Vision Care Jargon Buster
Have you ever had the experience of going to see your optician and not understanding what they’re talking about in the slightest? Well, you’re not alone. Many of us have had the confusing, and sometimes frightening, experience of being told what’s wrong with our eyes in very scientific terms that we don’t understand. This can lead to a lack of understanding about our own health and, consequently, a lack of knowledge about how to take care of our eyes. As we know how important it is to understand exactly how to look after your vision, here are some of the most common words used by opticians with full explanations of what they mean.
Myopia is one of the most common vision problems, and is also known as nearsightedness or shortsightedness. If you are shortsighted, you will struggle to see things that are far away, with the exact distance depending on how shortsighted you are. Myopia is the term often used by opticians when diagnosing and discussing this condition, so it is a good idea to become familiar with it. Myopia develops in eyes that focus images in front of the retina instead of on the retina, which results in distance vision becoming blurred. This occurs when the eyeball becomes too long and prevents incoming light from focusing directly on the retina. It may also be caused by the cornea or lens becoming too curved for the eye ball.
Hyperopia is essentially the opposite of myopia: it means that you are longsighted, or farsighted. Hyperopia is a very common type of refractive error where distant objects may be seen more clearly than objects that are near. Despite this simple definition, people actually experience farsightedness very differently. Some people may not notice any problems with their vision, especially when they are young. But for people with significant hyperopia, vision can be blurry for objects at any distance, near or far. Hyperopia develops in eyes that focus images behind the retina instead of on the retina, which occurs when the eyeball is too short or the cornea is misshapen.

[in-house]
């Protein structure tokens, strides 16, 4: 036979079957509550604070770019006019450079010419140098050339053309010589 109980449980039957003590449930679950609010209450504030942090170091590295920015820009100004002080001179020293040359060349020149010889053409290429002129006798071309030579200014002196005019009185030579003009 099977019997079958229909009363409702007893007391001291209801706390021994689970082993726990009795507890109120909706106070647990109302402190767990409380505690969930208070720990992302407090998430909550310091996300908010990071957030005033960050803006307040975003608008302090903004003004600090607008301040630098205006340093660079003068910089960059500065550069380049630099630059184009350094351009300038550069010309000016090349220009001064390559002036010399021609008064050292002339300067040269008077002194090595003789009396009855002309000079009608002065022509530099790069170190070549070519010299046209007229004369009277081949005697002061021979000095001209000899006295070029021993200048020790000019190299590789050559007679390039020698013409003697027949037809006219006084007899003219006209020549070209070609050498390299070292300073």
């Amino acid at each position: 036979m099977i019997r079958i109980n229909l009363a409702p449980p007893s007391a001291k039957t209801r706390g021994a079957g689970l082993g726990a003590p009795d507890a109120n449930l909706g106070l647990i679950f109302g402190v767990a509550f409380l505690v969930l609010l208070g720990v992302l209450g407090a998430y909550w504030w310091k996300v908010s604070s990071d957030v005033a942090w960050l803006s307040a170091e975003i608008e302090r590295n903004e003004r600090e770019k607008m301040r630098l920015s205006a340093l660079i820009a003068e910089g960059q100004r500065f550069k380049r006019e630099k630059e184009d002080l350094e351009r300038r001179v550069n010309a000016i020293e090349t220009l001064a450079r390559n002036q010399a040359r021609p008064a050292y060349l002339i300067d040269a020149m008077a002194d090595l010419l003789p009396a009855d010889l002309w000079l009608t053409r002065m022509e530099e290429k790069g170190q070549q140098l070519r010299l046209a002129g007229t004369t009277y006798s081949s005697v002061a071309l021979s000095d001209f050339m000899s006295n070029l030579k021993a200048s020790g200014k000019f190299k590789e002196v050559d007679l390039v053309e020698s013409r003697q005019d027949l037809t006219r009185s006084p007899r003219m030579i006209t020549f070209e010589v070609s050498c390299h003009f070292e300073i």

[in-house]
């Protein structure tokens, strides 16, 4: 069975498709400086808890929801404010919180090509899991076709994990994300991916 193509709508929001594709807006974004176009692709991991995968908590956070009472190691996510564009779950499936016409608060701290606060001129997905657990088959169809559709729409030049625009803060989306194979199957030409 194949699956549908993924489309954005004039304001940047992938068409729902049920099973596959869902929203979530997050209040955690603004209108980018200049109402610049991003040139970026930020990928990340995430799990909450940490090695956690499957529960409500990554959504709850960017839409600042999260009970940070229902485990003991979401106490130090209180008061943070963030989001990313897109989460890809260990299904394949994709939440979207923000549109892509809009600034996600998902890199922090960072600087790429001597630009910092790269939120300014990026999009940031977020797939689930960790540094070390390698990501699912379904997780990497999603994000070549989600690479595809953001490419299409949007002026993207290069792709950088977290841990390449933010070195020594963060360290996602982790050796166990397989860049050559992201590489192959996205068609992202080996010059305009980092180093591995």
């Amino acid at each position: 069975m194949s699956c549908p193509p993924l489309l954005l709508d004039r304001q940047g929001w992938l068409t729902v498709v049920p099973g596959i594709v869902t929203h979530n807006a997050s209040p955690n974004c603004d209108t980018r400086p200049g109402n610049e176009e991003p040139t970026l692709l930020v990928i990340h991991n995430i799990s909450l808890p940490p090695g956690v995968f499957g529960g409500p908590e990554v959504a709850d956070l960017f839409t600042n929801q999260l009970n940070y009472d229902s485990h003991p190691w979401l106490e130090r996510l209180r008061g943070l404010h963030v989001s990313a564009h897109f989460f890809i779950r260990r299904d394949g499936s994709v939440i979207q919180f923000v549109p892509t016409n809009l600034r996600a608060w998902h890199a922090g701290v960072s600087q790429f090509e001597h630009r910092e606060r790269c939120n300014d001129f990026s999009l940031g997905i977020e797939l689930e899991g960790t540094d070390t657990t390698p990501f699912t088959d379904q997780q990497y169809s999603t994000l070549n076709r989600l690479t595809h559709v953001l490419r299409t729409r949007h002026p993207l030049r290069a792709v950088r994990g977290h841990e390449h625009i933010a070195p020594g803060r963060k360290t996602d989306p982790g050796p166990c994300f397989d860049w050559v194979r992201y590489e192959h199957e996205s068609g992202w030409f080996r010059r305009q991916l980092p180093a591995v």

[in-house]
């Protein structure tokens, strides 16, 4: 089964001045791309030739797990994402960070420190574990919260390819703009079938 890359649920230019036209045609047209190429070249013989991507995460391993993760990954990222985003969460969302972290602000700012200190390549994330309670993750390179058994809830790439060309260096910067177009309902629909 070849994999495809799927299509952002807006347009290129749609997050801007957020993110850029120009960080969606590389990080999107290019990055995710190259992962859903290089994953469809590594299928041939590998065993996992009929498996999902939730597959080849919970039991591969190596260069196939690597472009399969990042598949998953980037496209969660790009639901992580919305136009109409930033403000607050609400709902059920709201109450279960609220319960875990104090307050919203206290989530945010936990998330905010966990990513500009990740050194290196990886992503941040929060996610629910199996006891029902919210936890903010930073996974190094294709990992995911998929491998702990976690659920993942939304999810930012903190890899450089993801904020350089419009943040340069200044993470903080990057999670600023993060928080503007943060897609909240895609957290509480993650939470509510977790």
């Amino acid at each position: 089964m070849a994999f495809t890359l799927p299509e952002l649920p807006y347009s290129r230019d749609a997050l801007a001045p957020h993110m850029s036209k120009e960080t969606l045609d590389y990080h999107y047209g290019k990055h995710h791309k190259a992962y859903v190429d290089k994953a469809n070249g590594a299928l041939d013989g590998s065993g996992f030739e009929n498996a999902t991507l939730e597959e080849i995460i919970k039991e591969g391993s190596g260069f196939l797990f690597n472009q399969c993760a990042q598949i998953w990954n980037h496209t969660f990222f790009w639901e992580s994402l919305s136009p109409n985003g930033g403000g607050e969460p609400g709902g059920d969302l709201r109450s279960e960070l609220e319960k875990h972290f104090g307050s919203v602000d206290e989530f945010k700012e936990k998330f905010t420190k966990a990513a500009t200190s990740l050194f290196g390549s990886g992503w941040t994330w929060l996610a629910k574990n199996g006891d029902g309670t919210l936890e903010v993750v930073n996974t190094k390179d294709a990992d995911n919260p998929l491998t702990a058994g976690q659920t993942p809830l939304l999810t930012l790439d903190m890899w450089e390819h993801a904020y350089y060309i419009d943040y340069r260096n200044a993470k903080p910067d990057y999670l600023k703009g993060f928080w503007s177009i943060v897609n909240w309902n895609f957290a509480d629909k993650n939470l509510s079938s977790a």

Astigmatism is a very common vision problem, with some opticians claiming that 80% of the population have it. Astigmatism means that the eye does not focus light evenly onto the retina, and occurs when light is bent differently depending on where it strikes the cornea and passes through the eyeball. The cornea of a normal eye is curved like a basketball, with the same degree of roundness in all areas. An eye with astigmatism has a cornea that is curved more like a rugby ball, with some areas that are steeper or more rounded than others. This can cause images to appear blurry and stretched out.
Presbyopia is a common type of vision disorder that occurs as you age. It is often referred to as the ageing eye condition. Presbyopia results in the inability to focus up close, a problem associated with refraction in the eye. This happens because the eye is not able to focus light directly on to the retina due to the hardening of the natural lens. The ineffective lens causes light to focus behind the retina, causing poor vision for objects that are up close.